Companies and organisations often rely on scientific expertise for research or consultancy projects. But besides scientists’ creative abilities and willingness to share opinions on technical problems, there is one skill in particular that is often underappreciated in the business environments, and that is the ability of scientists to independently review ideas, concepts and proposals.
Scientists are trained to carefully analyse and review new ideas and provide detailed feedback on technical aspects. They also tend to do this in an unbiased manner and not shy away from asking critical questions. To understand why, it is important to understand the way in which scientists operate and peer review each others research results before these are published in a scientific journal.
Scientists and reviews
The word scientist was first coined in the 19th century to describe Mary Somerville (Jedburgh 1780 – Napoli 1872), whose interests covered a variety of disciplines ranging from mathematics to astronomy to scientific writing. Nowadays, the word scientist is typically used to describe someone who conducts research to advance knowledge and understanding on specific topics.
To explain complex phenomena, scientists create hypotheses and then design experiments or calculations to test those. To accurately describe their findings, they are used to discuss in order to reach consensus with their peers on the validity and meaning of their results. When a team believes that a piece of research is worth publishing, they send a manuscript describing their work and their findings to a scientific journal.
Once the editor of a scientific journal decides that a manuscript is worth considering for publication, a peer reviewing process starts, in which experts on the topic read the manuscript and provide feedback on the quality and novelty of the work. Amongst other things, they review to which extent the research was conducted properly and the results were valid and reported accurately and truthfully. Within their review report, which is provided back to the editor, reviewers can also suggest avenues for follow-up experiments or research. In case a manuscript does not meet the standards of scientific rigour and novelty it gets rejected and is not published.
Interestingly, the concept of peer reviewing is used in almost all research fields ranging from natural sciences such as physics, chemistry and biology to social sciences. Most scientists care deeply about the quality of publications and consider peer reviewing a part of their scientific duty to which they dedicate their time voluntarily and free of charge.
At the PhD level, a scientific expert typically has reviewed at least one or two papers. Further on in their career, as their reputation and publication record grows, this number typically increases dramatically. Therefore, scientists are not only specialists in analysing content, but also in providing this content with accurate, fair, and constructive criticism. What’s more, to obtain funding for their research and explain their results, scientists are also experienced in describing proposals to implement new ideas related to complex topics.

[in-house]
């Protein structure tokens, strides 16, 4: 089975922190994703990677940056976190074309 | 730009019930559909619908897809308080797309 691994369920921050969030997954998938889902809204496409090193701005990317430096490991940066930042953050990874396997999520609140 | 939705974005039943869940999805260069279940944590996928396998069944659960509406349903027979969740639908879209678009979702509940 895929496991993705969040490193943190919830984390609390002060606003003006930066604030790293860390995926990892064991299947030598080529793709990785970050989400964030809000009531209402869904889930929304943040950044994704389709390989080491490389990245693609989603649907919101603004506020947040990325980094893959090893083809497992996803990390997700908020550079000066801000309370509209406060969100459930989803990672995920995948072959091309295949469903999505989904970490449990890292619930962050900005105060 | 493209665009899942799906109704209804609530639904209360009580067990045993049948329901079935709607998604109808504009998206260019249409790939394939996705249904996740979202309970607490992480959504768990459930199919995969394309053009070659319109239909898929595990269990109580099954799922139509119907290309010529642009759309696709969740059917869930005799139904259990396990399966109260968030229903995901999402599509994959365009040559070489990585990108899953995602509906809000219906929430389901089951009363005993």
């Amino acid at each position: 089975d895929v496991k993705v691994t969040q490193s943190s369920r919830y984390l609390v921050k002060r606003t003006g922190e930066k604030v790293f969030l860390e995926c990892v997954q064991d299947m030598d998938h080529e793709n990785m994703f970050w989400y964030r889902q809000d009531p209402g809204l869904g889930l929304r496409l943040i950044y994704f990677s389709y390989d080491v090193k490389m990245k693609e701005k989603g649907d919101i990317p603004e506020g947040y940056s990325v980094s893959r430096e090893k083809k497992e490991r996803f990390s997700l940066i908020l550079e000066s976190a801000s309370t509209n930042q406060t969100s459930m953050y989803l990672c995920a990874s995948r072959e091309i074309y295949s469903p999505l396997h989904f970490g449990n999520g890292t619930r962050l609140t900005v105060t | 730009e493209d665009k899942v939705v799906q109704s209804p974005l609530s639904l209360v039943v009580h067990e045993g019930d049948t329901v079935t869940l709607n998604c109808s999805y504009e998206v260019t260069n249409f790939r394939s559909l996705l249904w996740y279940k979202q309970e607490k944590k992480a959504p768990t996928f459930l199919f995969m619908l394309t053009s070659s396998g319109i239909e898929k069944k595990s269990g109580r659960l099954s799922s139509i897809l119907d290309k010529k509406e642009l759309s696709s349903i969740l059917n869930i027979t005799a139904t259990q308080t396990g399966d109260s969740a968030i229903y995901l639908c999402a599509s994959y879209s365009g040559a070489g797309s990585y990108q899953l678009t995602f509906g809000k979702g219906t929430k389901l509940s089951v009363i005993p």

Does this mean that once an article is peer-reviewed published, it is always 100% correct? The simple answer is: no, but also that is mostly not a problem. After a work is published, other scientists can cite it, critically read it, try to reproduce it, confirm or invalidate parts of it, point out mistakes, and further build upon it; this is how scientific knowledge evolves.
Applying reviewing skills
While scientific experts typically cannot properly weigh the economic factors and market dynamics that are important to make business decisions, they often are able to provide incredibly useful feedback on the technical or scientific aspects of a plan against reasonable costs. These are examples of documents for which it can be useful to have a review by a scientific expert:
- Scientific papers
- Research planning
- Grant proposals
- Project summaries
- Policy documents
- Technology designs
- Patents (patent attorneys are often scientific experts)
Scientific expert reviewing tasks on QuestPair
Although scientists can be useful to help companies critically review ideas and documents, we have found that many companies find it difficult to find the right experts. QuestPair strives to make scientific expertise more accessible to companies and organisations, large and small. If you are registered on QuestPair, post a case and select Expert review. Scientific experts will be able to apply to your case, or you can browse through the list of experts on QuestPair and invite them yourself.
If the materials to review are confidential you can require experts to sign a non-disclosure agreement before they receive access to the case. Before embarking on a project, however small, always make sure to establish a clear mutual agreement on the expectations and deliverables of the project. QuestPair has a dedicated negotiation environment where these can be specified. For reviewing projects, deliverables are typically a review report. In some cases, it can also be useful to plan a short video meeting with the expert to discuss the results of the review.
We hope that QuestPair can help companies and organisations to find scientists who wish apply their reviewing skills for commercial purpose. If there is sufficient interest we will further develop reviewing tools across our platform. Please let us know any ideas or suggestions here.